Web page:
Countries are to promote the right to an adequate standard of living and social protection, including public housing, services and assistance for disability-related needs, and assistance with disability-related expenses in case of poverty (article 28).
Countries are to promote access to information by providing information intended for the general public in accessible formats and technologies, by facilitating the use of Braille, sign language and other forms of communication, and by encouraging the media and Internet providers to make online information available in accessible formats (article 21).
Discrimination relating to marriage, family and personal relations shall be eliminated. Persons with disabilities shall have the equal opportunity to experience parenthood, to marry and to establish a family, to decide on the number and spacing of children, to have access to reproductive and family planning education and means, and to enjoy equal rights and responsibilities regarding guardianship, wardship, trusteeship and adoption of children (article 23).
States are to ensure equal access to education, vocational training, adult education and lifelong learning. Education is to employ the appropriate materials, educational techniques and forms of communication. Pupils with support needs are to receive support measures, and pupils who are blind, deaf and deaf-blind are to receive their education in the most appropriate modes of communication from teachers who are fluent in sign language and Braille. Education of persons with disabilities must foster their participation in society, their sense of dignity and self worth and the development of their potential, personality, creativity and abilities (article 24).
Under article 25, persons with disabilities have the right to the highest attainable standard of health without discrimination on the basis of disability. They are to receive the same range, quality and standard of free or affordable health services, as provided other persons receive those health services needed because of their disabilities, and not to be discriminated against in the provision of health insurance.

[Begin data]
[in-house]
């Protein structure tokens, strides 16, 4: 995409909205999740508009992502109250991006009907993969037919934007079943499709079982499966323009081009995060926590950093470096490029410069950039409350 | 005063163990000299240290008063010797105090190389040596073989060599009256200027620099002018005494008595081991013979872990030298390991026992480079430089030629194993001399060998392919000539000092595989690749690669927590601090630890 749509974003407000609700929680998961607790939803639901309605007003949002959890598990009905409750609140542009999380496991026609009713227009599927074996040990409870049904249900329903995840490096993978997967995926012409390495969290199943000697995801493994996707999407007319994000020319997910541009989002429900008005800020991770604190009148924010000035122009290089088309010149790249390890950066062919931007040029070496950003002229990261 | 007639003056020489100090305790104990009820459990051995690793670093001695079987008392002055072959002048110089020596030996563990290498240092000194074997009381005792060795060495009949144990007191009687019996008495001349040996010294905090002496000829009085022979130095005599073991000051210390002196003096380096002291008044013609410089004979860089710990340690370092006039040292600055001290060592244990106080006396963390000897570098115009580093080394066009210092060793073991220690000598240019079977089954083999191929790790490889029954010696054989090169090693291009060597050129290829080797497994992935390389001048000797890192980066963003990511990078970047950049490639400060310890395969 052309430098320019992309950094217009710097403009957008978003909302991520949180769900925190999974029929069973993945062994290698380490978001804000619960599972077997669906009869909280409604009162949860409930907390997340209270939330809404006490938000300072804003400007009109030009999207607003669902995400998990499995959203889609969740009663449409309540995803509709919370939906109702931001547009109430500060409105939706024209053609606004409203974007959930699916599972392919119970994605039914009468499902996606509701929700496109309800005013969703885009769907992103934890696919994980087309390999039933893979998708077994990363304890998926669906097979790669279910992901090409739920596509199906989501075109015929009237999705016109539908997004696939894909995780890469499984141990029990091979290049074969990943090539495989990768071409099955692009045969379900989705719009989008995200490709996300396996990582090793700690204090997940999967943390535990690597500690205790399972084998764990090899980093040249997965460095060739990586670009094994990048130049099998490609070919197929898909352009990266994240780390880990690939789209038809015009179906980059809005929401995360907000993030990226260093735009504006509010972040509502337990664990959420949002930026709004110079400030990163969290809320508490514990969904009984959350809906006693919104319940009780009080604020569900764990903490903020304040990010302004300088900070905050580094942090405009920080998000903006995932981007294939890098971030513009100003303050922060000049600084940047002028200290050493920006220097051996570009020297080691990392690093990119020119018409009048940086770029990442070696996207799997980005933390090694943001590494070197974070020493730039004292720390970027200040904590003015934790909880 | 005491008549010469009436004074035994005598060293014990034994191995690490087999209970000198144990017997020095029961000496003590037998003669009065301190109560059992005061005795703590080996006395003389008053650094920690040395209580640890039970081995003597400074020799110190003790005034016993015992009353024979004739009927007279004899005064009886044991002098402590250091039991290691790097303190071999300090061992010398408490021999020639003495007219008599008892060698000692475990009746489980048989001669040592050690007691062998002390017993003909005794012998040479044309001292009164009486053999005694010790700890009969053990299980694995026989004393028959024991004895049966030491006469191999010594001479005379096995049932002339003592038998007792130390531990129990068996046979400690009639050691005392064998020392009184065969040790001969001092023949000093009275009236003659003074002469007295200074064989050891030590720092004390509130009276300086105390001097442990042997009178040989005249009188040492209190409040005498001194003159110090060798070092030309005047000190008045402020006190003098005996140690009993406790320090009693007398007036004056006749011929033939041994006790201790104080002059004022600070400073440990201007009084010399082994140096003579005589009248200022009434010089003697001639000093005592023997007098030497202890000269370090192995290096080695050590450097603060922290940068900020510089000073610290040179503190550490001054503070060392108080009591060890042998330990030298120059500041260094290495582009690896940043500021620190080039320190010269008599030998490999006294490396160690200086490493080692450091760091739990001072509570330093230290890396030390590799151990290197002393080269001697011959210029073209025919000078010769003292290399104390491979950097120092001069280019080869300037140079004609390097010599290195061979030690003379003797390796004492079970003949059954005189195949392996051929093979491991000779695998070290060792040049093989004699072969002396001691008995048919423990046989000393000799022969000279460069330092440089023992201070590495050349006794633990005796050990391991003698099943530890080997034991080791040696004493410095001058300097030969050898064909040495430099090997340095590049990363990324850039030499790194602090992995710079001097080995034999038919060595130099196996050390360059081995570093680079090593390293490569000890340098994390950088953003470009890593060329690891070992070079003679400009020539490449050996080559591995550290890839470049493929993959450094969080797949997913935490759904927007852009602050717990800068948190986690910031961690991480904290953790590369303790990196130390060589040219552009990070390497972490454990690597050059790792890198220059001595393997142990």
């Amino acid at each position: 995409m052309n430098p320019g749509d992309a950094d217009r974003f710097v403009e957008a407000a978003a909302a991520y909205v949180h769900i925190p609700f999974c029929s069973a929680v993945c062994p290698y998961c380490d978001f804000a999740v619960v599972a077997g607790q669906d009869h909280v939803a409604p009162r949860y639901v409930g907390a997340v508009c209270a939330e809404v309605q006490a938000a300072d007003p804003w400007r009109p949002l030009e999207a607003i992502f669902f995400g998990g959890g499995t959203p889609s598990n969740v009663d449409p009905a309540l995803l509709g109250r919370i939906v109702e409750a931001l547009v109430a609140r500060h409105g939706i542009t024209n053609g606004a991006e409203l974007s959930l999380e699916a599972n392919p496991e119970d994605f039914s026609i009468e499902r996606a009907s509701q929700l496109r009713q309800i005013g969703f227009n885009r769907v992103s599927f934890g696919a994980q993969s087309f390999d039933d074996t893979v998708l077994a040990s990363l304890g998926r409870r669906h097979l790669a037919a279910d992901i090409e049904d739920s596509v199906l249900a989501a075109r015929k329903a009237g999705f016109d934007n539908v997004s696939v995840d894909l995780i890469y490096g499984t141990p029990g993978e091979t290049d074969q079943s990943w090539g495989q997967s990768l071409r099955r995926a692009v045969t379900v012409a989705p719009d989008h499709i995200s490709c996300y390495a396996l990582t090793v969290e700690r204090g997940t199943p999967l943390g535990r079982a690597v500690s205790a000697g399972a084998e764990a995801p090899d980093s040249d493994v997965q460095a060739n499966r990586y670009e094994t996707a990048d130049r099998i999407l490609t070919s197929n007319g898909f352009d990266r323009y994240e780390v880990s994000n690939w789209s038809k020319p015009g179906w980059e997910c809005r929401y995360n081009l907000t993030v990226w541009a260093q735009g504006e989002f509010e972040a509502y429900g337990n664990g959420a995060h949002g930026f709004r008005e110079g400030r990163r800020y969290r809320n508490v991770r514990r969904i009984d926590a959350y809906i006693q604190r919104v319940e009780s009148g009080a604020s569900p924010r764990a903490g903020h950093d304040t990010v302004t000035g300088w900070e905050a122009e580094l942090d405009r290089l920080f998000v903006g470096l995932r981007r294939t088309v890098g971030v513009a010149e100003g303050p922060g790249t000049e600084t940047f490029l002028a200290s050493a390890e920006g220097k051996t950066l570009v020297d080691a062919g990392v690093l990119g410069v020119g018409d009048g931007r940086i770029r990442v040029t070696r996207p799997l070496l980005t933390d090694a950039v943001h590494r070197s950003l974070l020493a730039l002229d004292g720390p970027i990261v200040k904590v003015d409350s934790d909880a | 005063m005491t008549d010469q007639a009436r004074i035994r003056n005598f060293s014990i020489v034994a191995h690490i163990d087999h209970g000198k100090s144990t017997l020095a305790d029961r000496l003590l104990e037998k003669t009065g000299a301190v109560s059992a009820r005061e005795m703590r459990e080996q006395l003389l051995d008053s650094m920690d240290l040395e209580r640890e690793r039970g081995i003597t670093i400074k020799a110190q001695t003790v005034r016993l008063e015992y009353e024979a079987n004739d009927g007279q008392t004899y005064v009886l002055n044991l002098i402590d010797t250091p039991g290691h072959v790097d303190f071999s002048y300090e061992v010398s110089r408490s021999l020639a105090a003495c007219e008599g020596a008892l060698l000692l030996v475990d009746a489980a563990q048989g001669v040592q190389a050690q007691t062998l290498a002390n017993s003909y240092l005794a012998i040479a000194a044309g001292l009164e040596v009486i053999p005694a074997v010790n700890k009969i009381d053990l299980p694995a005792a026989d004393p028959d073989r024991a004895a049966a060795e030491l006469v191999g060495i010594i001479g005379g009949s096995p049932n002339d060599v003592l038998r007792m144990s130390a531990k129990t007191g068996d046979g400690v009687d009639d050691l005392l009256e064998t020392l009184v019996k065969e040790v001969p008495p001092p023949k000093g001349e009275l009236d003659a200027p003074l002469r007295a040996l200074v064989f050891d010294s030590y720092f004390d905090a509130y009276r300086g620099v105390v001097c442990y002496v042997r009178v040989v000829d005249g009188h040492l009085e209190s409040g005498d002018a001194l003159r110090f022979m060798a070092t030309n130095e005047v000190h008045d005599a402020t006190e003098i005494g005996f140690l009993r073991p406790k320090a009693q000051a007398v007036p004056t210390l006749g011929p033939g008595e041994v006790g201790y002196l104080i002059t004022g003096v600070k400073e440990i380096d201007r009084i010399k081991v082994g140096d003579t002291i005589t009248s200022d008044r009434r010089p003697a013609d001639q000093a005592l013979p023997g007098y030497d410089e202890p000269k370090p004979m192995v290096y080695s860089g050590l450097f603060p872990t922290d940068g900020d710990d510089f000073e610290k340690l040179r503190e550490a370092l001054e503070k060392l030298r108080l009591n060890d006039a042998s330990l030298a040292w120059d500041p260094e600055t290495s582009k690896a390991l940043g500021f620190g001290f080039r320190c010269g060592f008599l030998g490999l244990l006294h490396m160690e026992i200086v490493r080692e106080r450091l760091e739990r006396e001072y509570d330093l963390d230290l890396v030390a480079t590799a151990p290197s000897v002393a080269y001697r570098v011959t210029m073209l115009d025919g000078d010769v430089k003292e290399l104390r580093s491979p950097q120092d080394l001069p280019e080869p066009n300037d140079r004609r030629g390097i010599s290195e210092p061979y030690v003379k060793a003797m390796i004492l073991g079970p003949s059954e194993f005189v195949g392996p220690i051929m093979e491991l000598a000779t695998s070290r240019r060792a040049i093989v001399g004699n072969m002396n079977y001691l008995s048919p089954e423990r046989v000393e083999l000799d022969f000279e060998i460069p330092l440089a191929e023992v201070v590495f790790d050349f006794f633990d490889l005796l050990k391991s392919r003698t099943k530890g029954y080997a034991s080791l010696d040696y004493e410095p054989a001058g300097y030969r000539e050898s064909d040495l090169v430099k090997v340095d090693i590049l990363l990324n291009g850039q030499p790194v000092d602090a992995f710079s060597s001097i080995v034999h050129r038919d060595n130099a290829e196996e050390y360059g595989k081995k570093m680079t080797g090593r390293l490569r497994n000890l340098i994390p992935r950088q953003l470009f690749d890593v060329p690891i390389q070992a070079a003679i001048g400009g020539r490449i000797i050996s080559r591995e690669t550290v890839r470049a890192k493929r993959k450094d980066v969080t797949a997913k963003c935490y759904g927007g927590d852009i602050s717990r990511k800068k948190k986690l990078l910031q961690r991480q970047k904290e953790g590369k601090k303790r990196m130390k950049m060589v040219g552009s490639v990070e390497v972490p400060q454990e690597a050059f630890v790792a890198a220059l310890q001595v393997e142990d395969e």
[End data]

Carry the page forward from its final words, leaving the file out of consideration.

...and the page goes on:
To enable persons with disabilities to attain maximum independence and full physical, mental, social and vocational ability, countries are to provide comprehensive treatment and rehabilitation services in the areas of health, employment and education (article 26).
Under article 27, persons with disabilities have equal rights to work and gain a living. Countries are to prohibit discrimination in job-related matters, promote self-employment, entrepreneurship and starting one's own business, employ persons with disabilities in the public sector, promote their employment in the private sector, and ensure that reasonable accommodation is provided in the workplace.
Countries are to ensure equal participation in political and public life, including the right to vote, to stand for elections and to hold office at all levels of Government (article 29).
Countries are also to promote participation in cultural life, recreation, leisure and sport by ensuring, among other things, provision of television programmes, films, theatre and cultural material in accessible formats, by making theatres, museums, cinemas and libraries accessible, and by guaranteeing that persons with disabilities have the opportunity to develop and utilize their creative potential not only for their own benefit, but also for the enrichment of society (article 30).
Under article 32, countries are to support international cooperation and development assistance in efforts by developing countries to put into practice the Convention.
To ensure implementation and monitoring of the Convention, countries are to designate a focal point in the Government and create a national independent mechanism to promote and monitor implementation (article 33).